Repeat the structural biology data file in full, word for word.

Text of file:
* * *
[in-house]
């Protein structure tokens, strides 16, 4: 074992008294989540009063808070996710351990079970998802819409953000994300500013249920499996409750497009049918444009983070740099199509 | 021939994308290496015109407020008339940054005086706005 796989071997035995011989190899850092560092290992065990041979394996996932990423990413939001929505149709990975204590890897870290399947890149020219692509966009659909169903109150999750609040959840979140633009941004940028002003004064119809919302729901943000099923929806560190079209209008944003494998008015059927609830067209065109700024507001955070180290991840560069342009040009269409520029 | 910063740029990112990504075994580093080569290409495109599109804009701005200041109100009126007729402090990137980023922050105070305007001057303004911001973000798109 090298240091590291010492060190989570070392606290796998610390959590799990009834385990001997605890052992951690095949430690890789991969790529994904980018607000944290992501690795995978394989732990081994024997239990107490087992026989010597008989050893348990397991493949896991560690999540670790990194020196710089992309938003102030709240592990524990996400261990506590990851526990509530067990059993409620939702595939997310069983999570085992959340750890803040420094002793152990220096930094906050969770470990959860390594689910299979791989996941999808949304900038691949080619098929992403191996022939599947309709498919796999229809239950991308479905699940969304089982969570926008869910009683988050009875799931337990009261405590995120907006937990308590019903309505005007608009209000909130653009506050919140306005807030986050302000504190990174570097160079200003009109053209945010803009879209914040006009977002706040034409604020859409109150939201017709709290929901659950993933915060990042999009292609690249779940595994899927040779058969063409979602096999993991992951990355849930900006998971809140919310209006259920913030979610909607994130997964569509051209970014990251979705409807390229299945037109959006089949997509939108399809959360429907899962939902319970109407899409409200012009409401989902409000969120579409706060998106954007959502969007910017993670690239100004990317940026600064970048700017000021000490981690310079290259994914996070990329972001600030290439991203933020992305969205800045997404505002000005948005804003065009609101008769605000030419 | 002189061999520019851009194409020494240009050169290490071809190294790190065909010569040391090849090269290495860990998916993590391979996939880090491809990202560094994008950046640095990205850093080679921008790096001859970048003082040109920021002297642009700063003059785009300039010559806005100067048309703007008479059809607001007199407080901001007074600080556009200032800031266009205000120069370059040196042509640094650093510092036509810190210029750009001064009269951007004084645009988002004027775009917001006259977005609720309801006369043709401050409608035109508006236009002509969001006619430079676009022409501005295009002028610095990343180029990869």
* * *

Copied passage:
[in-house]
């Protein structure tokens, strides 16, 4: 074992008294989540009063808070996710351990079970998802819409953000994300500013249920499996409750497009049918444009983070740099199509 | 021939994308290496015109407020008339940054005086706005 796989071997035995011989190899850092560092290992065990041979394996996932990423990413939001929505149709990975204590890897870290399947890149020219692509966009659909169903109150999750609040959840979140633009941004940028002003004064119809919302729901943000099923929806560190079209209008944003494998008015059927609830067209065109700024507001955070180290991840560069342009040009269409520029 | 910063740029990112990504075994580093080569290409495109599109804009701005200041109100009126007729402090990137980023922050105070305007001057303004911001973000798109 090298240091590291010492060190989570070392606290796998610390959590799990009834385990001997605890052992951690095949430690890789991969790529994904980018607000944290992501690795995978394989732990081994024997239990107490087992026989010597008989050893348990397991493949896991560690999540670790990194020196710089992309938003102030709240592990524990996400261990506590990851526990509530067990059993409620939702595939997310069983999570085992959340750890803040420094002793152990220096930094906050969770470990959860390594689910299979791989996941999808949304900038691949080619098929992403191996022939599947309709498919796999229809239950991308479905699940969304089982969570926008869910009683988050009875799931337990009261405590995120907006937990308590019903309505005007608009209000909130653009506050919140306005807030986050302000504190990174570097160079200003009109053209945010803009879209914040006009977002706040034409604020859409109150939201017709709290929901659950993933915060990042999009292609690249779940595994899927040779058969063409979602096999993991992951990355849930900006998971809140919310209006259920913030979610909607994130997964569509051209970014990251979705409807390229299945037109959006089949997509939108399809959360429907899962939902319970109407899409409200012009409401989902409000969120579409706060998106954007959502969007910017993670690239100004990317940026600064970048700017000021000490981690310079290259994914996070990329972001600030290439991203933020992305969205800045997404505002000005948005804003065009609101008769605000030419 | 002189061999520019851009194409020494240009050169290490071809190294790190065909010569040391090849090269290495860990998916993590391979996939880090491809990202560094994008950046640095990205850093080679921008790096001859970048003082040109920021002297642009700063003059785009300039010559806005100067048309703007008479059809607001007199407080901001007074600080556009200032800031266009205000120069370059040196042509640094650093510092036509810190210029750009001064009269951007004084645009988002004027775009917001006259977005609720309801006369043709401050409608035109508006236009002509969001006619430079676009022409501005295009002028610095990343180029990869």